Sunday, 14 November 2010

The Three Weissmanns of Westport

I was looking forward to reading Cathleen Schine's novel The Three Weissmanns of Westport because it's a contemporary novel which mirrors the characters and events of Sense and Sensibility. It was a New York Times bestseller and has had some very positive reviews in the UK press. I was hoping for a novel with the sophistication of Karen Joy Fowler's The Jane Austen Book Group but sadly I was disappointed.

The novel begins with the wealthy Mr Weissman telling his 75-year old wife he wants a divorce and she must leave their beautiful New York apartment. A gregarious cousin offers her a run-down cottage in Westport overlooking Long Island Sound. Betty's two middle-age daughters, Miranda and Annie, decide to move with her to escape their own troubled lives. The impetuous and romantic Miranda has seen her literary agency which specialises in 'misery memoirs' fail spectacularly and sensible Annie is suffering from empty nest syndrome now her sons have left home.

Of course, Annie represents Elinor Dashword, Miranda is Marianne, Betty Weissman is Mrs Dashwood and the sociable cousin Sir John Middleton. Marianne's accident in Sense and Sensiblity where she twists her ankle and is rescued by the handsome and unreliable Willoughby is transformed in this novel into a kayaking accident where Miranda is rescued from the sea by an equally handsome and unreliable younger man and an unlikely romance blossoms.

Of course, it's fun for Austen nerds like me to spot the similarities between this book and Sense and Sensibility and the novel certainly has its moments but I'd much rather read the original!

10 comments:

irisonbooks said...

I'm sorry this was a bit disappointing. I think it is so hard to write a good Jane Austen based book, although I do think that generally I like modern retellings better than the follow-ups to Austen's novels. Personally, I remember disliking the Jane Austen Book Club a lot, maybe I should reread it sometime, but I don't know..

Can I ask which editions of Jane Austen novels those featured in your pictures are (the Sense and Sensibility here and Persuasion in your sidebar). They are incredibly beautiful!

Frisbee said...

I think I'll skip this one. She is a good writer, though, and I have enjoyed some of her books very much.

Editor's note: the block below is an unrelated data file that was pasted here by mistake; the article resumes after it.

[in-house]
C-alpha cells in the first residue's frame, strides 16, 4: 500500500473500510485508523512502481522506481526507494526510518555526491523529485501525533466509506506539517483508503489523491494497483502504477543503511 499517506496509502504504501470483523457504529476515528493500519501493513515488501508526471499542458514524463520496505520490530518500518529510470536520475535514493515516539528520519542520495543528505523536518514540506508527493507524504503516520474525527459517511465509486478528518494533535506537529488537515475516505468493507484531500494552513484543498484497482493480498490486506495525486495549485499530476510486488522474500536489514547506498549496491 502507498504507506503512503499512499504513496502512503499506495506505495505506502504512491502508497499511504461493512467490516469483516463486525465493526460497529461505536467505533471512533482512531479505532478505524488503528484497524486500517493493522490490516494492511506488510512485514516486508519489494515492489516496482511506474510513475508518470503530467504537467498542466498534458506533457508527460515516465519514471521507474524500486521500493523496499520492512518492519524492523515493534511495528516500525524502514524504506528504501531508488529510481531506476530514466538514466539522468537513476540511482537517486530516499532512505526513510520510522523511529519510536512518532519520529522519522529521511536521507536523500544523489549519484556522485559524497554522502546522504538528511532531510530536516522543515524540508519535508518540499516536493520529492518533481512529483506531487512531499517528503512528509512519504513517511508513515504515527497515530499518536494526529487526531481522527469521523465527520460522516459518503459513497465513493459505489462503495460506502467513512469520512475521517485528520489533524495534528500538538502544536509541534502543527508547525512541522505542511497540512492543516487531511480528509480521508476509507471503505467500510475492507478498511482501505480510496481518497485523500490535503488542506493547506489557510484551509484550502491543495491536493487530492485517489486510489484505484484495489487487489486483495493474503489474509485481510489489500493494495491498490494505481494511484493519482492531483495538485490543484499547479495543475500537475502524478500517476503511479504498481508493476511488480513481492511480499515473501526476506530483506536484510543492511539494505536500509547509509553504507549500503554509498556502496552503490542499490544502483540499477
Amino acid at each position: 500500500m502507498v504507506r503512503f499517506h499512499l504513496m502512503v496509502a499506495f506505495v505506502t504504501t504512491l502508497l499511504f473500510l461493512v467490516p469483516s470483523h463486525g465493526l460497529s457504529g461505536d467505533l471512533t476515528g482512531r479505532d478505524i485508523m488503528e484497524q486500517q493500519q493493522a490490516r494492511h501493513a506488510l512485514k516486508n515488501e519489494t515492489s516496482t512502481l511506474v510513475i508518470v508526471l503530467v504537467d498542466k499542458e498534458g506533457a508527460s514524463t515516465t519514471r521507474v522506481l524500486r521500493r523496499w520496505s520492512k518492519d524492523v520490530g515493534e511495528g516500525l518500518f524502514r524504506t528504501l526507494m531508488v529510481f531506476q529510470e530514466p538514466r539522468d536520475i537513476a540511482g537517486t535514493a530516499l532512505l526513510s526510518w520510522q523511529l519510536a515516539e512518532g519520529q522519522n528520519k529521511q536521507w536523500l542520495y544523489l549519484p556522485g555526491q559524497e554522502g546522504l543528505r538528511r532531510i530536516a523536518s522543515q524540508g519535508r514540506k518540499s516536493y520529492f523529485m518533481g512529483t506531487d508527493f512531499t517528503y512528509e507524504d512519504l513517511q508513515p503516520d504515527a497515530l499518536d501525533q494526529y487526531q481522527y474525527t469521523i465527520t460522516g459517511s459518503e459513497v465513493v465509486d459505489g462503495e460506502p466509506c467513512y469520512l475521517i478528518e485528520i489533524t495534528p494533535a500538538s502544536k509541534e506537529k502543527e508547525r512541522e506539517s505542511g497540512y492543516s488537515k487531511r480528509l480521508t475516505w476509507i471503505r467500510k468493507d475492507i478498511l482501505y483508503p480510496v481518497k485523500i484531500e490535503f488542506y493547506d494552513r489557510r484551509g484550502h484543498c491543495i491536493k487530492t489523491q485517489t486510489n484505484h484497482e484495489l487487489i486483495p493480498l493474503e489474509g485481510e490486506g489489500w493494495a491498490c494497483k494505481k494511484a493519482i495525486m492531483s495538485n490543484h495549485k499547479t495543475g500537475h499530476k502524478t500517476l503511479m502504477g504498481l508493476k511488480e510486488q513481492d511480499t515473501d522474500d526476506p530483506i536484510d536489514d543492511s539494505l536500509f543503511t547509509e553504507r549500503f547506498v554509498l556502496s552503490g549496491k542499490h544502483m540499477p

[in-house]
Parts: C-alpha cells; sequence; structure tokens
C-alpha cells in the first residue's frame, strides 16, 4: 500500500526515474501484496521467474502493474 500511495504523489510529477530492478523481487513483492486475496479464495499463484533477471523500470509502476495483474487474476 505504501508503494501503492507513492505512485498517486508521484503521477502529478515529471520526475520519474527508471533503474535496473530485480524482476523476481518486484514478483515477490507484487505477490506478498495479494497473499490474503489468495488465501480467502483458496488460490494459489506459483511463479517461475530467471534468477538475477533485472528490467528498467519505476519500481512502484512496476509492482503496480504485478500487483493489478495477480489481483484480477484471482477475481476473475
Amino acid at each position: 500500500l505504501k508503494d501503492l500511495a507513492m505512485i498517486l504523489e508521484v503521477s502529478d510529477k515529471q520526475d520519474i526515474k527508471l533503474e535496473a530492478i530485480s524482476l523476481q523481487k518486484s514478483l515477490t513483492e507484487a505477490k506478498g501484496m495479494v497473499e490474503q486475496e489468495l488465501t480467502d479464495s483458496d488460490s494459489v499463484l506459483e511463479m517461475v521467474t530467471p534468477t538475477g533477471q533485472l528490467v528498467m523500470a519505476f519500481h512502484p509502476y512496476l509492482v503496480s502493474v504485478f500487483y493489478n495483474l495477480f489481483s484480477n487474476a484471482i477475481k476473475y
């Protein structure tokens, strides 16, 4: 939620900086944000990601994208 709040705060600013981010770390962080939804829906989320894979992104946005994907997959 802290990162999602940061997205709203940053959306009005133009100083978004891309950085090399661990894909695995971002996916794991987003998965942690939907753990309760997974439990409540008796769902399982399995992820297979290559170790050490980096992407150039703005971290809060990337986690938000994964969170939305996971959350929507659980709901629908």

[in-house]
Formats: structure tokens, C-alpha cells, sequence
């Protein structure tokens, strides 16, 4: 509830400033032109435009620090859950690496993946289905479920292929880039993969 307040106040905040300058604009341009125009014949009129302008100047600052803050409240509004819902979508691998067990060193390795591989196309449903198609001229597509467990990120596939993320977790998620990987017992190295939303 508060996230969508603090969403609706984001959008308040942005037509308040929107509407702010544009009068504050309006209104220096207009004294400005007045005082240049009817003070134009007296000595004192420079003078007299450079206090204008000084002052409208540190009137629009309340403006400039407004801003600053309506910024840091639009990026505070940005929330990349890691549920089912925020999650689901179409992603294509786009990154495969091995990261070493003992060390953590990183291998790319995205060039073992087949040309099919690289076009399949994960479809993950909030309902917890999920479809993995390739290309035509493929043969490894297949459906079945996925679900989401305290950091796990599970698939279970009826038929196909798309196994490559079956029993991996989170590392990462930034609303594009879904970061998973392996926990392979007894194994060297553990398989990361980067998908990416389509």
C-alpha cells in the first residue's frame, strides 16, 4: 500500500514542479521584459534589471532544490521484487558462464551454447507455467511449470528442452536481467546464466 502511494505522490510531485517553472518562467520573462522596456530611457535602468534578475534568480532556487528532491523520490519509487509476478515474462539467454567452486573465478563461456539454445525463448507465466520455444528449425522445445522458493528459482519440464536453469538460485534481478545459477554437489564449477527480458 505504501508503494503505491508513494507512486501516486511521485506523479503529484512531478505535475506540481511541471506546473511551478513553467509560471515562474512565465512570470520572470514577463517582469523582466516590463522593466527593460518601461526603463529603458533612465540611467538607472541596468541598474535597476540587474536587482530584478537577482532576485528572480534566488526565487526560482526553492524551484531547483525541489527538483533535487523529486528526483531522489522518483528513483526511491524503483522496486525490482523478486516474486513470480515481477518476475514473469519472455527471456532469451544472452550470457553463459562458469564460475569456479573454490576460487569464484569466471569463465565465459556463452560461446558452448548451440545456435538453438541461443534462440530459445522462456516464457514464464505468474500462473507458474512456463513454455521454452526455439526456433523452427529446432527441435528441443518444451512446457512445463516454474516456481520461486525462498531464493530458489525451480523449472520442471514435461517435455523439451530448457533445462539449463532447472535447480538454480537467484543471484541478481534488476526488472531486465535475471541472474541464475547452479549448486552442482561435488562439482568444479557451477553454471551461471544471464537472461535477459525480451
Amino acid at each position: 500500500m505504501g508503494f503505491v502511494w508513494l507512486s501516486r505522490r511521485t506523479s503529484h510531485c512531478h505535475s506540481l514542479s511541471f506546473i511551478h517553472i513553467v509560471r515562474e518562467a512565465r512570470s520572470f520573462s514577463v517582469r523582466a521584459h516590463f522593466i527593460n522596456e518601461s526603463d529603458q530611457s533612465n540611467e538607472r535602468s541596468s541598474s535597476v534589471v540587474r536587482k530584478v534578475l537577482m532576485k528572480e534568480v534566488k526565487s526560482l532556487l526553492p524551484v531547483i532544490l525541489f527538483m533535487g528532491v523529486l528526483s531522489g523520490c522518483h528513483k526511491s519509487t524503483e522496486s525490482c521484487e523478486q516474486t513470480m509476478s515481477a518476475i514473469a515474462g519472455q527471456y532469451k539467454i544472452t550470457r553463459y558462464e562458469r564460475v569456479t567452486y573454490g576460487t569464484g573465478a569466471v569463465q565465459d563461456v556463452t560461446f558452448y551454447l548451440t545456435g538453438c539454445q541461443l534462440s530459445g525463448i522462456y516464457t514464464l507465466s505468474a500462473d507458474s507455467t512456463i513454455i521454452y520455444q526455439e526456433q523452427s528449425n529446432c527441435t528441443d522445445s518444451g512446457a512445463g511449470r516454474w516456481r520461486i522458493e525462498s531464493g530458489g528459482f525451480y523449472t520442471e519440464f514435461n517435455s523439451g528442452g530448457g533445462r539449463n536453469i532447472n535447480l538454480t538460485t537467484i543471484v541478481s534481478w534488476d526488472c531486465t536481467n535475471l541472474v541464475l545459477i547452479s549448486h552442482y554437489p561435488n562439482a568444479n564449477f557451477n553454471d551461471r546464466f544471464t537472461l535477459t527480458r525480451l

Carolyn said...

I looked at this one, but wasn't that interested. I read The Cookbook Collector, another one loosely based on Sense & Sensibility and really enjoyed it. (The Marianne character gets a job in an antique bookshop) I also really liked The Jane Austen Book Club when it came out, I found the allusions to Austen's novels very subtle and fun to spot.

callmemadam said...

I was terribly disappointed by The Jane Austen Book Club. On the whole, I don't like Austen spin-offs but I enjoyed Being Elizabeth Bennet, which was quite funny.

Karenlibrarian said...

I've rarely found an Austen sequel/prequel/retelling that I've liked -- I think the most successful was the movie Clueless! I think I do better with characters who are somehow inspired by Austen, like Dancing With Mr. Darcy, the new story collection. I also thought the Lost in Austen miniseries was hilarious -- not the book of the same title, which is totally unrelated and silly.

Jessica said...

I did look at this one but it looked a bit light for my tastes. I also didn't realise it was a re-telling.

potterjotter said...

I tried The Jane Austen Book Club, but its still sitting there unfinished. I would rather read the originals over and over - I always find something new in them - than read these spin-offs... kayaking accident indeed!

Coffee and a Book Chick said...

What a shame -- it's difficult to enjoy some of the Austen based books, but I like to dabble in them every now and again. The originals, of course, are always much better.

Incidentally, I picked up Hotel du Lac based on your review -- I credited this find to you on my Mailbox Monday post. Many thanks, and will let you know what I think once finished.

Shelley said...

You're right to be disappointed. I'm a writer, but I would never presume to riff on an Austen book.

It's like on American Idol when the judges scold a contestant by saying, "That song was too big for you."

Austen's too big.

Vintage Reading said...

Iris, I know the JA Book Club wasn't everybody's cup of tea, but it just struck a chord with me! I invested in the Everyman's Classics a couple of years ago - there are seven including Sanditon and they were expensive at just over £10.00 each but they have pride of place on my bookshelf!

Frisbee, I wouldn't mind reading more Schine if you could recommend a title.

Carolyn, it was the Marianne character that so annoyed me in the book. She was ghastly whereas Marianne in S&S is sweet and loving. I'll look out for the Cookbook Collector sound intriguing.

callmemadam, I'm not keen on JA sequels, prequels, retellings or zombie versions, but I'm willing to try another one so I'll look out for the title you mentioned.

Karen, I agree with your thoughts on sequels and prequels. I thought the JA Book Club tried to do something a bit different and admired it as such.

Jessica, Schine has some interesting, intelligent and amusing thoughts on divorce and family life, but it would probably have been a better novel without the S&S structure.

potterjotter, yes, I think JA's genius is that you can find something new in the work everytime you read it and at different stages of your life.

Coffee and a book chick, I do hope you enjoy Hotel du Lac and I will check out your review!

Shelly, heh.'that song was too big for you' Exactly. No one does Austen like Austen.